Now that you have an idea about what is Risk and how to manage it, as discussed in Part 1, this next part will be a FAQ around this subject with Laura Holder, one of EPMA’S Certified Senior Project Managers.
Can you please introduce yourself and explain your role as a Senior Project Manager?
Hi Sophia, my name is Laura Holder, and I’m currently a Senior Manager at EPMA. I have over 15 years of experience in project management, and I’m still learning and improving my skills! My role as a project manager is to help people accomplish their goals in a timely manner while adhering to their budget. I do this through constant communication with the stakeholders and project team, and by managing the following project areas: scope, schedule, costs, deliverables, issues, and risks.
Do all projects have risks?
All projects have risks, and they come in all shapes and sizes! Some risks are minimal, and others may become major issues that have the ability to shut the project down in a heartbeat. Project risk severity depends on the business value, cost of investment, and experience in delivery. For example, a software upgrade is usually low risk, low cost, and provides some business value. Since we’ve upgraded this software before, the process is a proven vehicle for success.
On the other hand, a project whose objective is to create a new methodology for leak detection on low flowing pipelines, through a mountain range involves high complexity and high risk. Both projects should be evaluated for risk. Less risky projects sometimes go awry if the risks are not evaluated because no one is paying attention. How many times have you heard: “The project was supposed to be simple and straightforward, right?” Even if the mitigation plan is to just keep an eye on the risks, risk assessment is still a valuable exercise.
It is extremely important to understand what could possibly, and would most likely go wrong in the project so that the risks can be communicated, planned for, and monitored. Sometimes the riskier the project, the more business value comes from the results, but only if the risks are well managed.
How do you minimize risk?
Minimizing risk is logical, but is also an art! Sometimes, the mitigation is straightforward with a technical solution. Other times, the mitigation depends on communication, relationships, coordination with other departments, networking, informing of project benefits, etc. These skills are important for risk mitigation, but more importantly, risk awareness.
The more people who are aware and addressing the risk, the more success you will have with keeping risks in check or having it disappear altogether. As Jerry Maguire would say, “Help me, help you”!
Why is it difficult to manage risk?
The difficult part of managing risk is being aware of new risks and reacting to existing risks that shift in severity. Regular risk reviews are necessary to respond to the add-ons and shifts in a timely manner. Sometimes a mitigation plan of a high priority risk turns into a mini-project; which leads to more work as well.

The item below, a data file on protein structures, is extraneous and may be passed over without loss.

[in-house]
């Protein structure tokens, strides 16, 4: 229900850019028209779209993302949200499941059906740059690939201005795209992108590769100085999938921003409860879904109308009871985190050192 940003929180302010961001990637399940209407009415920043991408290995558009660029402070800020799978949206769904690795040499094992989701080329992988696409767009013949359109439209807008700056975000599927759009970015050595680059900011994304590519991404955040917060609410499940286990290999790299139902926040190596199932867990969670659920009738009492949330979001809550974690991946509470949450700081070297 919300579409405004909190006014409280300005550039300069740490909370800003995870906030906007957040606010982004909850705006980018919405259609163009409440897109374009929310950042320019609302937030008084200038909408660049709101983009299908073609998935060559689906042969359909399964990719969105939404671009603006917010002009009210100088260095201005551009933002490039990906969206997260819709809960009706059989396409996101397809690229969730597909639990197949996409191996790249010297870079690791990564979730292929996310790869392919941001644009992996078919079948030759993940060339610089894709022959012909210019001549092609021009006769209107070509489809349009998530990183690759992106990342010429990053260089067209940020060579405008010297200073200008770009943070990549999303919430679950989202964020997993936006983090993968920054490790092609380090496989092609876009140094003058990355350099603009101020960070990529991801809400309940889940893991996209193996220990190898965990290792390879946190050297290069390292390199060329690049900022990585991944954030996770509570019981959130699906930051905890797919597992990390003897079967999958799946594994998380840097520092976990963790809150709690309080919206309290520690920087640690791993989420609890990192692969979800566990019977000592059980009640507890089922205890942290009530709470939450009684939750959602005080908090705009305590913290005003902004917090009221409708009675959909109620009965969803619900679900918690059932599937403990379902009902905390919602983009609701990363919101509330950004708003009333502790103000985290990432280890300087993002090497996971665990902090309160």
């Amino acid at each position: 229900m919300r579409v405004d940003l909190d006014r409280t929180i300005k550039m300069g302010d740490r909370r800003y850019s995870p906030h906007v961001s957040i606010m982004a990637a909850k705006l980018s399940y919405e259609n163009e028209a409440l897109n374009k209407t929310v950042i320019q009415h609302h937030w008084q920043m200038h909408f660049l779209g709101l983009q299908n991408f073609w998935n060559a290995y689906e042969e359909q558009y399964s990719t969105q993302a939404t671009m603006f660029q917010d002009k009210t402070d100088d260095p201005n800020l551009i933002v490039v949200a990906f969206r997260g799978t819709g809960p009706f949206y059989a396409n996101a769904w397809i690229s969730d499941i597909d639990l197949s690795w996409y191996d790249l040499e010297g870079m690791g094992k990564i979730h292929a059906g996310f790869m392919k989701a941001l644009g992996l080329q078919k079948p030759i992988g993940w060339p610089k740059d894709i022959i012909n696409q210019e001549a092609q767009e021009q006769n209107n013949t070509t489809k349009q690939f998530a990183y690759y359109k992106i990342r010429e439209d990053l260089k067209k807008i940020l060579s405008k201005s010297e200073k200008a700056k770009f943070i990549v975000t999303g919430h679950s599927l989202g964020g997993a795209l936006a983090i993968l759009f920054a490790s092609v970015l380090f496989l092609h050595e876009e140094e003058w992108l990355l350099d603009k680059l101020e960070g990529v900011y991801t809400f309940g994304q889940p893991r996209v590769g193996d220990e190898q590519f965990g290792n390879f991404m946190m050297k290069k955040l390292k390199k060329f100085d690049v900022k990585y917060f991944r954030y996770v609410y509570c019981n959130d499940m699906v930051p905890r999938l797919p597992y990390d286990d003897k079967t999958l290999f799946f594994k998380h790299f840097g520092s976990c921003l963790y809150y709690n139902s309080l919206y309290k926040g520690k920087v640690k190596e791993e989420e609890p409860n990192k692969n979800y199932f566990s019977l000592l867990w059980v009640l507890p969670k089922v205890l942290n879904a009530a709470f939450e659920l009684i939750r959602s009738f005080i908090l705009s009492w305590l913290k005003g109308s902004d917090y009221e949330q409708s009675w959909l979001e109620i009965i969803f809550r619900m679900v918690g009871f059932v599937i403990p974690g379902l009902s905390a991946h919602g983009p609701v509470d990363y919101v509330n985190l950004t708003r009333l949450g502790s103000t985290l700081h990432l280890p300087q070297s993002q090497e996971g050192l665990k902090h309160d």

One way to share the work is to engage your team in the risk reviews so that, they are on the look-out for new risks and keep you in the loop when risk severity is shifting. It’s better to spend the time to stay on top of the risks and have a successful project, then to ignore risks and spend more time later digging yourself out of a hole.
How do you evaluate risk on an ongoing basis?
Identifying risk is relatively easy. With the sponsor and project team, evaluate the common risks categories of External, Internal, Technical, and brainstorm on all that could go wrong and/or impact your delivery. Be realistic and candid. After making your list in the Risk Register, rank the likelihood of the risk becoming an issue and rank the impact to the project.
After the ranking, sort the risks in priority order, starting with the highest-ranking likelihood and impact down to the lowest ranking. Next, brainstorm on the mitigation plan for each risk and update the project plan and schedule, if needed. Many projects stop here when it comes managing risks, but that’s just the start of the risk management work!
Risks need to be reviewed on a regular basis. Depending on the effectiveness of the mitigation plan, where you are at in the project, critical resource availability, available funds, changing business direction, etc., the risks on the register may have changed in severity and priority, or they may not be risks anymore, or new risks may have been identified. The size of the Risk Register and the complexity of the risks will tell you if they can be reviewed at your weekly project team status meeting or if a separate risk meeting should be scheduled.
Starting with the highest priority risk, determine if it is still relevant. If so, verify the likelihood and impact rankings. Review the mitigation plan and decide whether it is working or needs to be changed. After reviewing the existing risks, ask the team if there are new risks that need to be added to the list. Determine if the risk status updates trigger updates to the project plan and schedule.
Communicating risks to management and keeping them in the loop is always a good thing. This way, management can help with the mitigation and/or be familiar with the risks in case they turn into issues.
Thanks to Laura for the knowledge sharing and traveling with us on our risk management journey. As you can see, the consultants and teams at EPMA, have the skills and know-how to support organizations in improving project management best practices, including risk management.
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